Evidence-Based Policy: A Realist Perspective

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SAGE, Apr 7, 2006 - Social Science - 208 pages
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In this important new book, Ray Pawson examines the recent spread of evidence-based policy making across the Western world. Few major public initiatives are mounted these days in the absence of a sustained attempt to evaluate them. Programmes are tried, tried and tried again and researched, researched and researched again. And yet it is often difficult to know which interventions, and which inquiries, will withstand the test of time. The evident solution, going by the name of evidence-based policy, is to take the longer view. Rather than relying on one-off studies, it is wiser to look to the 'weight of evidence'. Accordingly, it is now widely agreed the most useful data to support policy decisions will be culled from systematic reviews of all the existing research in particular policy domains.

This is the consensual starting point for Ray Pawson's latest foray into the world of evaluative research. But this is social science after all and harmony prevails only in the first chapter. Thereafter, Pawson presents a devastating critique of the dominant approach to systematic review - namely the 'meta-analytic' approach as sponsored by the Cochrane and Campbell collaborations. In its place is commended an approach that he terms 'realist synthesis'. On this vision, the real purpose of systematic review is better to understand programme theory, so that policies can be properly targeted and developed to counter an ever-changing landscape of social problems.

The book will be essential reading for all those who loved (or loathed) the arguments developed in Realistic Evaluation (Sage, 1997). It offers a complete blueprint for research synthesis, supported by detailed illustrations and worked examples from across the policy waterfront. It will be of especial interest to policy-makers, practitioners, researchers and students working in health, education, employment, social care, criminal justice, regeneration and welfare.

 

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Contents

The Promise of Systematic Review
1
The Building Blocks of Evidence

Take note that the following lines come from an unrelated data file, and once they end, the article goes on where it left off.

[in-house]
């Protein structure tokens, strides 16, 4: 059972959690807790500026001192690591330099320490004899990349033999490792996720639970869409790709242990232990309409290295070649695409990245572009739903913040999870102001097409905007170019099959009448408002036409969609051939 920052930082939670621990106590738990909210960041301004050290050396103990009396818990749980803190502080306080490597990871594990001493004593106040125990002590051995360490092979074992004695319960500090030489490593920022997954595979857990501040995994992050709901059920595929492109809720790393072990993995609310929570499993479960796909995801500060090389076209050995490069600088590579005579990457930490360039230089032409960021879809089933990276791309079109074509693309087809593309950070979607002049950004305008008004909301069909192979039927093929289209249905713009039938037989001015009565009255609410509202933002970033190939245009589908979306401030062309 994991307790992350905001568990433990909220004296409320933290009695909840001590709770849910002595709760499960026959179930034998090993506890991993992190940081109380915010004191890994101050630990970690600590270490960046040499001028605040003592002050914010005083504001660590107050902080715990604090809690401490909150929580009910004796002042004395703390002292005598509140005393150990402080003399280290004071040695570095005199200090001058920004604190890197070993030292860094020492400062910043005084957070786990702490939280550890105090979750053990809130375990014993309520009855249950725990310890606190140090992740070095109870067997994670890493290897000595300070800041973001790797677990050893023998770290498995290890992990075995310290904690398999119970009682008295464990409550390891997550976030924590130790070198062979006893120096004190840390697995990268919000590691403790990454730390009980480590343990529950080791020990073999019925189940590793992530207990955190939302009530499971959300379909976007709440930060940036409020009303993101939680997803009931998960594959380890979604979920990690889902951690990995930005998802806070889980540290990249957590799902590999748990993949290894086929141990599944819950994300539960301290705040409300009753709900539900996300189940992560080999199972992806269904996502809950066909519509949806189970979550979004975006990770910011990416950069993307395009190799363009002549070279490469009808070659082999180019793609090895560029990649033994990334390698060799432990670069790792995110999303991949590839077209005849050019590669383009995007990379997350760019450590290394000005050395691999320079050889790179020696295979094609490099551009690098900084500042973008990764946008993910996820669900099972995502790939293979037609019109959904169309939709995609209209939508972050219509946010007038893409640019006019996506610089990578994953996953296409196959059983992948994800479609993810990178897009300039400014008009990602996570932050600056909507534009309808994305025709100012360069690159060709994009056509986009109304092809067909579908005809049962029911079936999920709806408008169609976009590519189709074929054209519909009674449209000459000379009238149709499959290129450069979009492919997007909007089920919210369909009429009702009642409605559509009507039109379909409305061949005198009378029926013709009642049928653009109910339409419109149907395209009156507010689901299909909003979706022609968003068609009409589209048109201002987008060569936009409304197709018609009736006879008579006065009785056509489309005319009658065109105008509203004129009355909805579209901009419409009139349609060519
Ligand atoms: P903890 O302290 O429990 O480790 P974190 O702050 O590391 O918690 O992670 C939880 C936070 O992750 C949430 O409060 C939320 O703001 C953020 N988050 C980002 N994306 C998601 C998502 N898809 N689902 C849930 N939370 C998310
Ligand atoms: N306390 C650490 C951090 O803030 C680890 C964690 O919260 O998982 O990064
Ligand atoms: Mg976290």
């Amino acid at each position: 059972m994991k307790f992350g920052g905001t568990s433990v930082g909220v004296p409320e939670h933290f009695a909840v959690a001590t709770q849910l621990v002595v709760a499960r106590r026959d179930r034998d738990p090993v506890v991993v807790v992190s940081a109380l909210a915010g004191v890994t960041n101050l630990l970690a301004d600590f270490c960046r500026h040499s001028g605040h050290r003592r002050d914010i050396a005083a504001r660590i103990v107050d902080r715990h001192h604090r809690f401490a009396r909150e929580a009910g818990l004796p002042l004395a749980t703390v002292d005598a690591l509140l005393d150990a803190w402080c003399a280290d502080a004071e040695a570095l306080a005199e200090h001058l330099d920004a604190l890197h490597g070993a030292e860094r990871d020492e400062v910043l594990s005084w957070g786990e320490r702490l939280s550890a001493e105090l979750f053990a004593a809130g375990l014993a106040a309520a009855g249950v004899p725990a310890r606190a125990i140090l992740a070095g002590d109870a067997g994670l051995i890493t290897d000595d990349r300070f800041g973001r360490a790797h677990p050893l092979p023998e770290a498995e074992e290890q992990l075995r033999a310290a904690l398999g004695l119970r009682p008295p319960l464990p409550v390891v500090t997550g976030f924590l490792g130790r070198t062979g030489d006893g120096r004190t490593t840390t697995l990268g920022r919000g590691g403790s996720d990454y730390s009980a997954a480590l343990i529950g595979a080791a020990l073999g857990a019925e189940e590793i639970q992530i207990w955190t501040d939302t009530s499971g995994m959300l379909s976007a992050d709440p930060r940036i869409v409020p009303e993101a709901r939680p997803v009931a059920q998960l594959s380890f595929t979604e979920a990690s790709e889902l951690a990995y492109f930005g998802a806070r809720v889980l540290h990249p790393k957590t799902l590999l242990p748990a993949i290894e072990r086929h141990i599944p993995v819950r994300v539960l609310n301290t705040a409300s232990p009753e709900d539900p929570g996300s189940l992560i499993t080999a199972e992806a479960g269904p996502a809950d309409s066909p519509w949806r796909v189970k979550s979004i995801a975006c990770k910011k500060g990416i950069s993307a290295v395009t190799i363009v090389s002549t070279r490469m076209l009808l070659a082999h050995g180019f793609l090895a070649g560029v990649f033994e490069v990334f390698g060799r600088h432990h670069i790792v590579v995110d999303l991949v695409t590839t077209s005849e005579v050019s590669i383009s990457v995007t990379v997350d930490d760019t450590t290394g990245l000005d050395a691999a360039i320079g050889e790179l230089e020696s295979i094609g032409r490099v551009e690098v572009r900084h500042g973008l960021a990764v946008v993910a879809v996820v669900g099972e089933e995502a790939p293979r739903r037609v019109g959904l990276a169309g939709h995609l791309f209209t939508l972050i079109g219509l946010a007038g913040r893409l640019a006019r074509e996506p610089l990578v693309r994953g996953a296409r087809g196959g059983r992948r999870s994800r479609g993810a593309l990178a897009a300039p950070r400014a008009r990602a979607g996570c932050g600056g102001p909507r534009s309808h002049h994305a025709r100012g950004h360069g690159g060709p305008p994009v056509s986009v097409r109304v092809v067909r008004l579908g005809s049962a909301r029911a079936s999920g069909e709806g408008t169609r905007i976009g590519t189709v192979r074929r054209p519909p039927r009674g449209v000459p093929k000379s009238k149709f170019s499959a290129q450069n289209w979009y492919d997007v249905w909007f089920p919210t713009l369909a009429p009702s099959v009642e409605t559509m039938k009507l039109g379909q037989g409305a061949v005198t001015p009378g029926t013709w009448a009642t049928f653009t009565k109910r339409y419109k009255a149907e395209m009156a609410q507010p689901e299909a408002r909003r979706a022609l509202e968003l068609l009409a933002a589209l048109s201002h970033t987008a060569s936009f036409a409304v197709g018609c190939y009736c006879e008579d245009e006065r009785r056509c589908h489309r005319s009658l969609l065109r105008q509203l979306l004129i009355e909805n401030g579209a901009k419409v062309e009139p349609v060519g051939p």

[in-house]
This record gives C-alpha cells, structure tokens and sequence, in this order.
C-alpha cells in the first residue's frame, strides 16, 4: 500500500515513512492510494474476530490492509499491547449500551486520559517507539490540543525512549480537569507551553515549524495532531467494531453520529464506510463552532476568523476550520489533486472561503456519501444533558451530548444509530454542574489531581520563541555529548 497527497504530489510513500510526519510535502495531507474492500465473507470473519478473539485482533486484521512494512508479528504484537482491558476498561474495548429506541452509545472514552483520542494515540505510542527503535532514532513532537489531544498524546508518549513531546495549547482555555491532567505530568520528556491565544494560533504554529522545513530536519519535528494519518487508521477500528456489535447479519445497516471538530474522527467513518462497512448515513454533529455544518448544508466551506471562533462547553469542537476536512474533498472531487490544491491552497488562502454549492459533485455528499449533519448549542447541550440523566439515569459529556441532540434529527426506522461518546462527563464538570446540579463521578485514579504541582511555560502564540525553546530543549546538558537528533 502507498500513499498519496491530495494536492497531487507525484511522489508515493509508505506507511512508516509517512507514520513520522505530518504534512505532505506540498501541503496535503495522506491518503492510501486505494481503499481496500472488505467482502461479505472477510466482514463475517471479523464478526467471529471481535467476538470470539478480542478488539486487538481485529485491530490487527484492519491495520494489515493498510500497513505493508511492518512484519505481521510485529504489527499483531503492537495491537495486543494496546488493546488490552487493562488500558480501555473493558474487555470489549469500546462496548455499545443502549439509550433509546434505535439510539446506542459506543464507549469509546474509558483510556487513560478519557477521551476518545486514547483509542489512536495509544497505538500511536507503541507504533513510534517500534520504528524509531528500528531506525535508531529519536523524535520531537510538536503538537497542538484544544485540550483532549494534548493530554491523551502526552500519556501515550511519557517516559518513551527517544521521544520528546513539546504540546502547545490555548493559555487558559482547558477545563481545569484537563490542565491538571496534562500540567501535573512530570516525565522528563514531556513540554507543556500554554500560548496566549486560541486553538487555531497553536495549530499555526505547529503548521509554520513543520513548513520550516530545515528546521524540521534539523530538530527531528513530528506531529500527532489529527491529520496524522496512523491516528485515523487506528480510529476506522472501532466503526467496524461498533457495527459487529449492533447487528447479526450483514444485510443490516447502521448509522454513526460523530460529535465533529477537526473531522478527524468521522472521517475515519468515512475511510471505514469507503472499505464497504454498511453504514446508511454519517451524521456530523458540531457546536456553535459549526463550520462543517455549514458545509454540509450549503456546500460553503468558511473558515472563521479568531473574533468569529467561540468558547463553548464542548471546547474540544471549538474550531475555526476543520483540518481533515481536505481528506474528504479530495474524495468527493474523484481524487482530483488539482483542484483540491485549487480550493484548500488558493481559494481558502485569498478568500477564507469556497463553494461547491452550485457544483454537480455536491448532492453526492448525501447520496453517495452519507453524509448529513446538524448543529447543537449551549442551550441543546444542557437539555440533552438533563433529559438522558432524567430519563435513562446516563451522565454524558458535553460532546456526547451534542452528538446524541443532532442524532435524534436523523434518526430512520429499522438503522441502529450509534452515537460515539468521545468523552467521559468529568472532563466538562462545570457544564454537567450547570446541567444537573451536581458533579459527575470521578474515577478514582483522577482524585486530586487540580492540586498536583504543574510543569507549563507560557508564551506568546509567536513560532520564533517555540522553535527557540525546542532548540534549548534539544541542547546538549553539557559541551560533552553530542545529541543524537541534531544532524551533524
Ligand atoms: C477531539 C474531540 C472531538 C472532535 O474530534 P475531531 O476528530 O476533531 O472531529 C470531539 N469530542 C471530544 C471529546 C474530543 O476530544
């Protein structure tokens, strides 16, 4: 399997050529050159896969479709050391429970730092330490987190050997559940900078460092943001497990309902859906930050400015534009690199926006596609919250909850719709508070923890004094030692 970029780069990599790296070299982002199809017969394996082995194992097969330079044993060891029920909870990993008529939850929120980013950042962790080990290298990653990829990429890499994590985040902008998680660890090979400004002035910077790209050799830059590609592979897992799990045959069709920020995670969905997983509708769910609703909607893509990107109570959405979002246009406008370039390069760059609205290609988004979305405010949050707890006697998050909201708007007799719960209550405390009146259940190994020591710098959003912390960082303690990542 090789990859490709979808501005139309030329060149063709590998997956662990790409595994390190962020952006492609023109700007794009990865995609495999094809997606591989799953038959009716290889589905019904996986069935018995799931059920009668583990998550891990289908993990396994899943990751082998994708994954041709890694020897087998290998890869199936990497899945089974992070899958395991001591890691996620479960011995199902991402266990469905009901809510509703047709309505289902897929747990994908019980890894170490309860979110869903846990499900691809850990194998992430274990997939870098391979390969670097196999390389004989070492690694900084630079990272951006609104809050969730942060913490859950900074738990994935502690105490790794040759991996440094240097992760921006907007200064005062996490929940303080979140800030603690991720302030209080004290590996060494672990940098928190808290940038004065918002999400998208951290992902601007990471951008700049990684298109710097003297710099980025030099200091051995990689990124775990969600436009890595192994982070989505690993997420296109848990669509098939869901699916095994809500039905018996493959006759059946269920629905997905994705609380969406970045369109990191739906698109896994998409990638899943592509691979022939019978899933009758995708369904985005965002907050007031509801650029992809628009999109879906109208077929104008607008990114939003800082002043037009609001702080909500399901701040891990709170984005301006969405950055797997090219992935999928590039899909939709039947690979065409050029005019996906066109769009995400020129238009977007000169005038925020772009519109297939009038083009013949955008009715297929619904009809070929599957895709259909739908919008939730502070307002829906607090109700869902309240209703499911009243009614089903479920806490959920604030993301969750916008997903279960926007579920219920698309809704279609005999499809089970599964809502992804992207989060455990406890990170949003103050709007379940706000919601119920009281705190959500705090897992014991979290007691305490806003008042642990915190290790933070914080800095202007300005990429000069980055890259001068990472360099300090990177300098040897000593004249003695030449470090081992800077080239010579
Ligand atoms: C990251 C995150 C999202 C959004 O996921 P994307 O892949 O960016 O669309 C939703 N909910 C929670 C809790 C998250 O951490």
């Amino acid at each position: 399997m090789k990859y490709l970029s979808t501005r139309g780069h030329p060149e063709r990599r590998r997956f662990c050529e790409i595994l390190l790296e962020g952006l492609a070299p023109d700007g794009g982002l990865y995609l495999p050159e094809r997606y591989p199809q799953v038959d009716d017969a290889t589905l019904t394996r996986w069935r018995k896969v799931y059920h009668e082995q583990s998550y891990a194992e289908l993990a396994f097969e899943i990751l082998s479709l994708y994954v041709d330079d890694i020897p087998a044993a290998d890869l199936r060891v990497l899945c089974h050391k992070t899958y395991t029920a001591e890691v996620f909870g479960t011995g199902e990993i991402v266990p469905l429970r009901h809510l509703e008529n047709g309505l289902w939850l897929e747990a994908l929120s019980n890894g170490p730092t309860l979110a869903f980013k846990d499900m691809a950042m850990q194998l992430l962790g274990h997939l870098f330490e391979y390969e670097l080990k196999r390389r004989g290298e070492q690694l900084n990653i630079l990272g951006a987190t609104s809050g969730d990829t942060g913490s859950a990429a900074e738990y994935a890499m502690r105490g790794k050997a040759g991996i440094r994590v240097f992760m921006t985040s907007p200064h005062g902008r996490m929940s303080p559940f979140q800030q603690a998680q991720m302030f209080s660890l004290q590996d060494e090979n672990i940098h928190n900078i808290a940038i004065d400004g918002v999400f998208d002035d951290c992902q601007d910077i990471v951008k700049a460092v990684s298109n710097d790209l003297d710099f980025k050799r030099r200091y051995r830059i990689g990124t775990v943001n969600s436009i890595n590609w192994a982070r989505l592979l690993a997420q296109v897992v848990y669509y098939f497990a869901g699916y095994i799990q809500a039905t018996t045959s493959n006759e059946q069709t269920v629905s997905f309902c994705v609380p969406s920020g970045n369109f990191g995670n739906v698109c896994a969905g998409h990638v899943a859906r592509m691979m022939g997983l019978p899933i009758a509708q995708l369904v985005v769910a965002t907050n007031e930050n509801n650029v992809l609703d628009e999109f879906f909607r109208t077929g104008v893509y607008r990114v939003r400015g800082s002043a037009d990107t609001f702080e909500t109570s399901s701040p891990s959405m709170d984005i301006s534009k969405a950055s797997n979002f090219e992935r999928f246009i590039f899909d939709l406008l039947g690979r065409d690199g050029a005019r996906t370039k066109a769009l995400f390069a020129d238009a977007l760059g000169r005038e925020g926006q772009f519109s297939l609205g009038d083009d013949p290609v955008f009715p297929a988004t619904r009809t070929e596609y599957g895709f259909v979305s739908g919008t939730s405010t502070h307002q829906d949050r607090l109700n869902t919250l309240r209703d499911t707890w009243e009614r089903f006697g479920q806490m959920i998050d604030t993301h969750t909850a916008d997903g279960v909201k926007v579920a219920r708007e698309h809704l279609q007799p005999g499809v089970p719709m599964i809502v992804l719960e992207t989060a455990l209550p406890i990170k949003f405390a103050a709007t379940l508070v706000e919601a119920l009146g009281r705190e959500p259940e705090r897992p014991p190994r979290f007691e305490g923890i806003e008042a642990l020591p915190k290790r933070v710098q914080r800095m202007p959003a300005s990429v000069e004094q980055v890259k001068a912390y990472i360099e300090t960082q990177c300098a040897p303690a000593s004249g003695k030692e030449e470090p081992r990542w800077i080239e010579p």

17
A Critical Analysis of the Metaanalytic Approach
38
New Protocols for Systematic Review
73
Megans Law
105
Youth Mentoring
122
Naming and Shaming
151
Flying The Tattered Flag of Enlightenment
167
References
183
Index
191
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Page 1 - The United States and other modern nations should be ready for an experimental approach to social reform, an approach in which we try out new programs designed to cure specific social problems, in which we learn whether or not these programs are effective, and in which we retain, imitate, modify, or discard them on the basis of apparent effectiveness on the multiple imperfect criteria available. Our readiness for this stage is indicated by the inclusion of specific provisions for program evaluation...
Page 1 - Great Society" legislation, and by the current congressional proposals for establishing "social indicators" and socially relevant "data banks." So long have we had good intentions in this regard that many may feel we are already at this stage, that we already are continuing or discontinuing programs on the basis of assessed effectiveness.
Page 1 - More new ideas, more willingness to question inherited ways of doing things, better use of evidence and research in policy making and better focus on policies that will deliver long term goals.
Page 20 - Consequently, for realists, causation is not understood on the model of regular successions of events, and hence explanation need not depend on finding them, or searching for putative social laws. The conventional impulse to prove causation by gathering data on regularities, repeated occurrences, is therefore misguided; at best these might suggest where to look for candidates for causal mechanisms. What causes something to happen has nothing to do with the number of times we have observed it happening.7...

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About the author (2006)

Given my job title, it will come as no surprise that my main interest lies in research methodology. This does not quite bracket me with the technical nerds, however, for I have written widely on the philosophy and practice of research, covering methods qualitative and quantitative, pure and applied, contemporaneous and historical. There is a common 'realist' thread underlying every word, albeit a modest, middle-range, empirically-rich kind of realism.

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